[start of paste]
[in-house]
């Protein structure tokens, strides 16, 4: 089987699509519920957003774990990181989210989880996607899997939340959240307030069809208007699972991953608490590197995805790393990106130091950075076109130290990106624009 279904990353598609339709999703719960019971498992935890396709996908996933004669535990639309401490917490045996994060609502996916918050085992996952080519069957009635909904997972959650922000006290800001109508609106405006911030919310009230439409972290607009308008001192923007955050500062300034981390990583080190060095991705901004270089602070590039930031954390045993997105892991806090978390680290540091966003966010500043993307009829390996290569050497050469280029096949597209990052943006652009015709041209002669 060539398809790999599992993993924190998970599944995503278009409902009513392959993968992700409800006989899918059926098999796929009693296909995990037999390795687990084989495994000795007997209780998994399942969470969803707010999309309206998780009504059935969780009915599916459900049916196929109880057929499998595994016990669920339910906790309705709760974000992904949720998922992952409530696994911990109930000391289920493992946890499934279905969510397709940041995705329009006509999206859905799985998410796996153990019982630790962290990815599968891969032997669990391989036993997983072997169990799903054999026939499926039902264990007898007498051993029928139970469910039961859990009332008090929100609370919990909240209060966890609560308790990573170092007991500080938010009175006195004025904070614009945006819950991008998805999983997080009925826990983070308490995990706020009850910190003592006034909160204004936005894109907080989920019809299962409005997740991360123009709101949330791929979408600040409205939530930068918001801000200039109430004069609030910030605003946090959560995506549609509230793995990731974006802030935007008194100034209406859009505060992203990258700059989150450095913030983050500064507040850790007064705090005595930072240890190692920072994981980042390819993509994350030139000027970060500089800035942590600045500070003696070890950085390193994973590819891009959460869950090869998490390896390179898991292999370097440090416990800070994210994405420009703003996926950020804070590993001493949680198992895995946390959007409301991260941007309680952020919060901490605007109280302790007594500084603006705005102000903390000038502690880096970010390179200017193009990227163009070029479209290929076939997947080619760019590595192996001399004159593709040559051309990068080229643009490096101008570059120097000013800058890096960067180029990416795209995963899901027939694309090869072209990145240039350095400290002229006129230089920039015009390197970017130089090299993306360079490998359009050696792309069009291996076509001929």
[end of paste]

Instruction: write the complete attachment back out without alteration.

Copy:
[in-house]
């Protein structure tokens, strides 16, 4: 089987699509519920957003774990990181989210989880996607899997939340959240307030069809208007699972991953608490590197995805790393990106130091950075076109130290990106624009 279904990353598609339709999703719960019971498992935890396709996908996933004669535990639309401490917490045996994060609502996916918050085992996952080519069957009635909904997972959650922000006290800001109508609106405006911030919310009230439409972290607009308008001192923007955050500062300034981390990583080190060095991705901004270089602070590039930031954390045993997105892991806090978390680290540091966003966010500043993307009829390996290569050497050469280029096949597209990052943006652009015709041209002669 060539398809790999599992993993924190998970599944995503278009409902009513392959993968992700409800006989899918059926098999796929009693296909995990037999390795687990084989495994000795007997209780998994399942969470969803707010999309309206998780009504059935969780009915599916459900049916196929109880057929499998595994016990669920339910906790309705709760974000992904949720998922992952409530696994911990109930000391289920493992946890499934279905969510397709940041995705329009006509999206859905799985998410796996153990019982630790962290990815599968891969032997669990391989036993997983072997169990799903054999026939499926039902264990007898007498051993029928139970469910039961859990009332008090929100609370919990909240209060966890609560308790990573170092007991500080938010009175006195004025904070614009945006819950991008998805999983997080009925826990983070308490995990706020009850910190003592006034909160204004936005894109907080989920019809299962409005997740991360123009709101949330791929979408600040409205939530930068918001801000200039109430004069609030910030605003946090959560995506549609509230793995990731974006802030935007008194100034209406859009505060992203990258700059989150450095913030983050500064507040850790007064705090005595930072240890190692920072994981980042390819993509994350030139000027970060500089800035942590600045500070003696070890950085390193994973590819891009959460869950090869998490390896390179898991292999370097440090416990800070994210994405420009703003996926950020804070590993001493949680198992895995946390959007409301991260941007309680952020919060901490605007109280302790007594500084603006705005102000903390000038502690880096970010390179200017193009990227163009070029479209290929076939997947080619760019590595192996001399004159593709040559051309990068080229643009490096101008570059120097000013800058890096960067180029990416795209995963899901027939694309090869072209990145240039350095400290002229006129230089920039015009390197970017130089090299993306360079490998359009050696792309069009291996076509001929």